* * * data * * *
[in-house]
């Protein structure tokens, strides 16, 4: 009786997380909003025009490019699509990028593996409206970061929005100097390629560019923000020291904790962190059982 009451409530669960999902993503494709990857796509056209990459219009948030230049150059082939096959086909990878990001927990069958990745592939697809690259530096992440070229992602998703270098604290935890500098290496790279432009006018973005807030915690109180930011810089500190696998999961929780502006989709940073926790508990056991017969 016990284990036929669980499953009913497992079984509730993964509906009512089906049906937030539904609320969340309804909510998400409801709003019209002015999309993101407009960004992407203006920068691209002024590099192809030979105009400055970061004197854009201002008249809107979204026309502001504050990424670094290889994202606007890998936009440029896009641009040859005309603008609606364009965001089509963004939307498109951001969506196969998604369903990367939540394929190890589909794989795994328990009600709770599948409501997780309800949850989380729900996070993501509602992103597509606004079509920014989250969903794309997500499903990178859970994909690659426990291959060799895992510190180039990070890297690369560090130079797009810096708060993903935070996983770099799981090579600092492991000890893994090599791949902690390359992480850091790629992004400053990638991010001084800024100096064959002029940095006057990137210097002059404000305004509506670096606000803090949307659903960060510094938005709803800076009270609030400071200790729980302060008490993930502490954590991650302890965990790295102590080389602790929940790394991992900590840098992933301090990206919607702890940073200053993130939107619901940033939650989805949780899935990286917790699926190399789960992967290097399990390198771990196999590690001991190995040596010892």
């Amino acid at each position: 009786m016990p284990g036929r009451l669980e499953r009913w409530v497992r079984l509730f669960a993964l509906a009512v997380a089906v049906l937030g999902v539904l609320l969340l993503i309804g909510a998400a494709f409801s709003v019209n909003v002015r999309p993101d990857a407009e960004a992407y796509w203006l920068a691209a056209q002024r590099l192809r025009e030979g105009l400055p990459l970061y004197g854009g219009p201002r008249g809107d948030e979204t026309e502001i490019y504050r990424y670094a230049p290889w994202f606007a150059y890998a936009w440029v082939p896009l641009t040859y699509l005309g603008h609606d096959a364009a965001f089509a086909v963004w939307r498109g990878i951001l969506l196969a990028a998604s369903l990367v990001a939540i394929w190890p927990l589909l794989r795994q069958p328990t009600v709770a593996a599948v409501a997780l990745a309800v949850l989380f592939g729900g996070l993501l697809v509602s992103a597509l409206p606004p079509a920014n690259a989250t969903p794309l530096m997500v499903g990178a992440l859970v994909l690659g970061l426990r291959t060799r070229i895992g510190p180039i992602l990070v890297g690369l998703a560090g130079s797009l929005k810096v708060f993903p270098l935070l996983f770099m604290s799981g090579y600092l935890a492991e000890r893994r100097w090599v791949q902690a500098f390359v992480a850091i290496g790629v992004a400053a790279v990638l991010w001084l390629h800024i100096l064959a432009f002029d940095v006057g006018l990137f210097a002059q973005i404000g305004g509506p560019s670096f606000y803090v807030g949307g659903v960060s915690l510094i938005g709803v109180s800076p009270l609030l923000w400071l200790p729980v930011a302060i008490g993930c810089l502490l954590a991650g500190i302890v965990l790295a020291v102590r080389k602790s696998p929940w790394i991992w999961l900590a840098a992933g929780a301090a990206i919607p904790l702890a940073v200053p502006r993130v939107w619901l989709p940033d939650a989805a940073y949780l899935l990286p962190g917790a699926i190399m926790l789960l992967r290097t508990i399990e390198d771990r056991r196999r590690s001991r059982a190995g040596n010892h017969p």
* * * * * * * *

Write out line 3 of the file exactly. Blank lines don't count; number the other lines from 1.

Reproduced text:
């Amino acid at each position: 009786m016990p284990g036929r009451l669980e499953r009913w409530v497992r079984l509730f669960a993964l509906a009512v997380a089906v049906l937030g999902v539904l609320l969340l993503i309804g909510a998400a494709f409801s709003v019209n909003v002015r999309p993101d990857a407009e960004a992407y796509w203006l920068a691209a056209q002024r590099l192809r025009e030979g105009l400055p990459l970061y004197g854009g219009p201002r008249g809107d948030e979204t026309e502001i490019y504050r990424y670094a230049p290889w994202f606007a150059y890998a936009w440029v082939p896009l641009t040859y699509l005309g603008h609606d096959a364009a965001f089509a086909v963004w939307r498109g990878i951001l969506l196969a990028a998604s369903l990367v990001a939540i394929w190890p927990l589909l794989r795994q069958p328990t009600v709770a593996a599948v409501a997780l990745a309800v949850l989380f592939g729900g996070l993501l697809v509602s992103a597509l409206p606004p079509a920014n690259a989250t969903p794309l530096m997500v499903g990178a992440l859970v994909l690659g970061l426990r291959t060799r070229i895992g510190p180039i992602l990070v890297g690369l998703a560090g130079s797009l929005k810096v708060f993903p270098l935070l996983f770099m604290s799981g090579y600092l935890a492991e000890r893994r100097w090599v791949q902690a500098f390359v992480a850091i290496g790629v992004a400053a790279v990638l991010w001084l390629h800024i100096l064959a432009f002029d940095v006057g006018l990137f210097a002059q973005i404000g305004g509506p560019s670096f606000y803090v807030g949307g659903v960060s915690l510094i938005g709803v109180s800076p009270l609030l923000w400071l200790p729980v930011a302060i008490g993930c810089l502490l954590a991650g500190i302890v965990l790295a020291v102590r080389k602790s696998p929940w790394i991992w999961l900590a840098a992933g929780a301090a990206i919607p904790l702890a940073v200053p502006r993130v939107w619901l989709p940033d939650a989805a940073y949780l899935l990286p962190g917790a699926i190399m926790l789960l992967r290097t508990i399990e390198d771990r056991r196999r590690s001991r059982a190995g040596n010892h017969p």